I have been reading Islanders: The Pacific in the Age of Empire in preparation for our exhibition, Oceania, which opens next month. It’s written by Nicholas Thomas, the Director of the Museum of Archaeology and Anthropology in Cambridge and co-curator of the exhibition, together with Peter Brunt of Victoria University in Wellington NZ. The book is fascinating, but horrific, telling the story of how Europeans and, most especially, the British, discovered, appropriated, ruthlessly exploited, and pretty well destroyed the complex and polymorphous cultures of the Pacific islands during the nineteenth century. Captain Cook’s first expedition which set off from Plymouth in August 1768, 250 years ago, was relatively scientific, interested in exploration more than exploitation. It was mostly welcomed by those they met. But the narrative thereafter is of traders and missionaries, many of them vastly much more savage, arrogant and uncouth than the peoples they met and killed. It’s a history of which one can only be ashamed.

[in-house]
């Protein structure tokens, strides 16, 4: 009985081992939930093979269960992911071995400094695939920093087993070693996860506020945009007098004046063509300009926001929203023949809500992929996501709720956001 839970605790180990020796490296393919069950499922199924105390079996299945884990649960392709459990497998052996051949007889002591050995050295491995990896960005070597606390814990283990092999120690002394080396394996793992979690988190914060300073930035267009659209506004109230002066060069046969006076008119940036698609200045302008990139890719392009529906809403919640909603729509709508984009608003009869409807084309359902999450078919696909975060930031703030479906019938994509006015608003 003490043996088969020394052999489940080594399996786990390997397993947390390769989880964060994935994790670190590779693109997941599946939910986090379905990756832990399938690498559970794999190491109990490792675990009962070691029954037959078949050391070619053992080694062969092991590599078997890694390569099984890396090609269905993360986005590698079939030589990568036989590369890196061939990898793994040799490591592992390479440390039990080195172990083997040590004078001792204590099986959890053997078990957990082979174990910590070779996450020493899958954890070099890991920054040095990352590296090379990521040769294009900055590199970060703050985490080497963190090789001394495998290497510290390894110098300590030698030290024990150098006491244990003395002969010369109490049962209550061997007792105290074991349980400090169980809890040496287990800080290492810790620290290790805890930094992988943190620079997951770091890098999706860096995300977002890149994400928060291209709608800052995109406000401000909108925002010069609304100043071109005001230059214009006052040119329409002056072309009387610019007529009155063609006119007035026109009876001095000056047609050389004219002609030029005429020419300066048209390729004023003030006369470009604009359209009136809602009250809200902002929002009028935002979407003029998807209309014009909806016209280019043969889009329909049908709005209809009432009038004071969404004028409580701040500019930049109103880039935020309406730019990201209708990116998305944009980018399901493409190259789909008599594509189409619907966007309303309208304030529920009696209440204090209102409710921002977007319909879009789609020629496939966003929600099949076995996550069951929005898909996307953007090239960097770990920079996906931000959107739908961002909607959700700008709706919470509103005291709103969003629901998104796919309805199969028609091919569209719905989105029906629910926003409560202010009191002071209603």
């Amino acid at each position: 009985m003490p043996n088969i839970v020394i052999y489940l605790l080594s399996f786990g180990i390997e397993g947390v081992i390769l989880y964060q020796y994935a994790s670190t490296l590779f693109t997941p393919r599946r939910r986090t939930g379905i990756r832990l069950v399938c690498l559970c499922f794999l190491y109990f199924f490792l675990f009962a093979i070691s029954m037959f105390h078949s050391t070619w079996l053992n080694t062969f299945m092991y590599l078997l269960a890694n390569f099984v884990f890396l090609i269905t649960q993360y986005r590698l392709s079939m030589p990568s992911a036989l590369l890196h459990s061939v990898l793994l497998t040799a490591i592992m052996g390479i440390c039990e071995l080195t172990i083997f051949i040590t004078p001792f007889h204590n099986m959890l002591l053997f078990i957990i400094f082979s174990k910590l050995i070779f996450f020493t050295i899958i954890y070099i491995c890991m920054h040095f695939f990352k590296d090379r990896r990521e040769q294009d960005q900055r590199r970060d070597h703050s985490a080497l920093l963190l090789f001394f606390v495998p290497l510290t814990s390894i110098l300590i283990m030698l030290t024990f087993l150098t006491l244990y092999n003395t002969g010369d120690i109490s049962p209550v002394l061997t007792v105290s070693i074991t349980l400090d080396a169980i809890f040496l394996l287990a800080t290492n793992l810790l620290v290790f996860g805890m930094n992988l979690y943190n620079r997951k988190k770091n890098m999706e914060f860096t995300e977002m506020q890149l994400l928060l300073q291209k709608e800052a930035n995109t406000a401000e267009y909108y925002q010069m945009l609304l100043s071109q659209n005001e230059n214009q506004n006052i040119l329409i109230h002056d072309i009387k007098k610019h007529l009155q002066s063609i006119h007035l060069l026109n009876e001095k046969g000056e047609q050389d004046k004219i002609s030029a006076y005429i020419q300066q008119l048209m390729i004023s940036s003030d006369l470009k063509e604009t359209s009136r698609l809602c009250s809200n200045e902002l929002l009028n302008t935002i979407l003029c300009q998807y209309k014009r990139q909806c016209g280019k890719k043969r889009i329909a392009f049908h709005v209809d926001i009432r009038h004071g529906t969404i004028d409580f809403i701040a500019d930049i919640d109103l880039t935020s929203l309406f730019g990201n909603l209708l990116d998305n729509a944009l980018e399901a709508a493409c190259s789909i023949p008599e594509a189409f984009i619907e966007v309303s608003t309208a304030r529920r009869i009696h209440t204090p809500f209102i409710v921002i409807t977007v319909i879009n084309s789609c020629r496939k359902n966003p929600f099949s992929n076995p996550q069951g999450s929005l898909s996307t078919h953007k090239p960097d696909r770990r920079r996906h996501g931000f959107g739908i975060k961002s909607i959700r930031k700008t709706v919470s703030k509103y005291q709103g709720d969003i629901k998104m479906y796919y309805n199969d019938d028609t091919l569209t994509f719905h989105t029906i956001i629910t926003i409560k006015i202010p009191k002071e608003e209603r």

3 thoughts on “Oceania

  1. Mark Fisher says:

    It is indeed. Rather surprisingly, Andrew Marr’s HISTORY OF THE WORLD is good on this. Shame is exactly what we ought to feel.

  2. Ivan Gaskell says:

    I have been researching, teaching, and publishing on Oceania for several years now, and desperately hope to be able to get to London to see the exhibition. I managed a research visit to Rapa Nui in April, so anything is possible. Oceania rules! (It’s about time.) Good luck with the show!

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